“I coached a lot with my sons, but they went beyond me. They got too good for me to coach them,” Jay says.
Vicki was Tucker’s first coach in youth league basketball. For two years Vicki led her third- and fourth-grade teams to a perfect record. It’s still a record of which she’s proud.
“They kind of laughed at us being the only team coached by women. I guess we got the last laugh,” Vicki says.
A love for sports spanned the generations in the Baksa house and goes far back in Elyria, Ohio.
During his childhood, Jay sat with his grandfather Harry Mason Sr., listening to Cleveland Indians baseball. He remembers listening to the games on warm summer nights, as they sat on a covered back porch, protected from the mosquitos.
“My grandfather remembered when they won the World Series in 1920. He gave me quite a history of Cleveland sports,” Jay says. “When you’re from Northeast Ohio, sports is just part of your life.”
All three of the Baksa boys got their undergraduate degrees from San Diego State. During their time there, they lived together. The additional time together helped to strengthen their bonds.
Jay, Jr. received his master’s degree from San Diego State, but Bobby and Tucker went to graduate school at the University of San Francisco, where they studied Sports Management.
After college Bobby got an internship with the Giants in 2006 and Tucker interned with the 49ers in 2012.
The theme of sports and family followed Bobby to the Giants when he met his wife, Casey, who also works for the team as the customer service manager.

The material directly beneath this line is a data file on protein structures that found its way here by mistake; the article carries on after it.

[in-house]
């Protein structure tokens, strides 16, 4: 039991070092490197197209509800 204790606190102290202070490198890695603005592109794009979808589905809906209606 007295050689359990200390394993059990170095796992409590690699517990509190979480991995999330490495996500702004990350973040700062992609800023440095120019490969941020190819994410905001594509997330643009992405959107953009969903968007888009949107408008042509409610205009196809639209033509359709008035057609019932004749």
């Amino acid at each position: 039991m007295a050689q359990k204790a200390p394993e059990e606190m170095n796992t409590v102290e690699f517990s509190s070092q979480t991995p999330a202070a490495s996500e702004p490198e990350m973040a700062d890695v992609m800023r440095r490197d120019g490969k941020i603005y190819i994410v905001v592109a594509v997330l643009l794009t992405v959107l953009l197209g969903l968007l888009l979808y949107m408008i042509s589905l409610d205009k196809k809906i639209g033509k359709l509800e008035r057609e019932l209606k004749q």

“She grew up a Giants fan as well. We see each other, but we work in different departments,” Bobby says.
Bobby went from being an intern to part time, before landing a full-time job. Currently, Bobby works with Larkin Street Youth Services, AIMS (Athletes In Math Succeed), the Heading Home Campaign, and the Junior Giants which has over 25,000 participants.
After graduating from USF, Tucker worked for the Gilroy Department of Parks and Recreation and at Stanford over weekends. In the Super Bowl year of 2012, he started as an intern and worked two years before gaining a full-time job with the team. He worked a multitude of jobs before finding a home in the community relations department.
There are some perks to having sons who work in professional sports. During Bobby’s time with the Giants, Jay and Vicki have had the opportunity to attend World Series games. In 2010, when the Giants beat the Philadelphia Phillies in the National League Championship Series, Jay was able to cross something off his bucket list.
“Bobby was with us at the time. He was jumping up and down and he was excited, but I was saying ‘I get to go to a World Series game, I get to go to a World Series game!’ I always wanted that,” Jay says.
What Jay hasn’t got from Bobby is any salacious rumors from the inside of the team.
“What he tells me once in awhile is ‘what a nice person that guy was,’ or something of that nature. He doesn’t talk about the players at all. That’s confidential. That’s his job,” Jay, says.
By Bryce Stoepfel